Putney Stands for a Way of Life

Dear Parents,

It was wonderful to have so many of you here for Family Weekend and Harvest Festival, and I’m sure also wonderful for you to have your children home for a few days afterwards. Thank you again to those of you who hosted students who were not able to return home for break.

We are much aware that quite a few of you have found your homes at risk recently, whether by earthquake, hurricane or fire. Reading the news recently is rather like reading the Old Testament, and makes one wonder when the locusts will show up. I hope that things will soon start getting back to normal, and that you will let us know if we can be of help in any way. There is a proposal for a service trip to Puerto Rico during Project Week, although no definite plan yet.

I spent some of the mid-term break at a conference at UPenn; it was ostensibly on leadership but really just brought together some strong researchers from Penn’s education grad school to talk with independent school leaders. Hot topics included recent brain research on adolescents and the ‘unprecedented pervasive levels of anxiety’ that many schools are seeing. Much of this anxiety is thought to be related to cell phone and social media use, and the resulting lack of social-emotional skills. We were encouraged to nurture students’ capacity for solitude and to actively teach ethics.

These are all things that we have talked about extensively at Putney; they call the question about the line between the implicit learning a student gets by being part of this community, and the explicit learning of the formal educational program. Our mission statement begins with “Putney stands for a way of life,” and we know that this way of life teaches students a great deal about ethics, the responsibilities involved with living closely with others, and the skills of working with a team, be it a dish crew, a lab group or a rock climbing expedition. As a progressive school we are clear that students learn by experience more effectively than they learn by being told things. But as I said at the start of the year, we are constantly adjusting what we do as we see generational changes in students who come to Putney. We have started teaching conversation skills in more explicit ways, and are working on ways to encourage students to embark on greater self-awareness of cell phone use rather than simply insisting they abide by the school’s (student written) policy. That said, we are finding that our kids, really yours kids, are clearly invested in making the community here work well. By and large they treat each other admirably.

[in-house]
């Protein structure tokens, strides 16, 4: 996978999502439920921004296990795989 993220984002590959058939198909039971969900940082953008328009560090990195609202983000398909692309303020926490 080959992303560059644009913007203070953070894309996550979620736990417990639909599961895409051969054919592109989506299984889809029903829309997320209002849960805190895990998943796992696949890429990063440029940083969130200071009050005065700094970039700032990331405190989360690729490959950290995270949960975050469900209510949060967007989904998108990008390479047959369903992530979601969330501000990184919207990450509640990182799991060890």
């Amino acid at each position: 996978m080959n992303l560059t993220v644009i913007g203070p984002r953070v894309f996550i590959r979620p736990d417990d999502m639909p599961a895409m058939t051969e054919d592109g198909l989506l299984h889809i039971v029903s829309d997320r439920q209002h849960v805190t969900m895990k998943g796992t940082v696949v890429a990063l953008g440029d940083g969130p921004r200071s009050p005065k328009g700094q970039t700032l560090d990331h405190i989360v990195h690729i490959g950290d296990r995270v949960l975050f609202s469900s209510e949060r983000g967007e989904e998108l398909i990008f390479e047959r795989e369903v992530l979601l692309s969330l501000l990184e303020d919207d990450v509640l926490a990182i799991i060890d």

Someone at the Penn conference pointed me to a TED talk, which I highly recommend. Elif Shafak’s work is impossible to pigeon hole as it ranges across many cultures and disciplines. If you have a spare 20 minutes, it is well worth watching.

All the best to all of you,

Inquire Now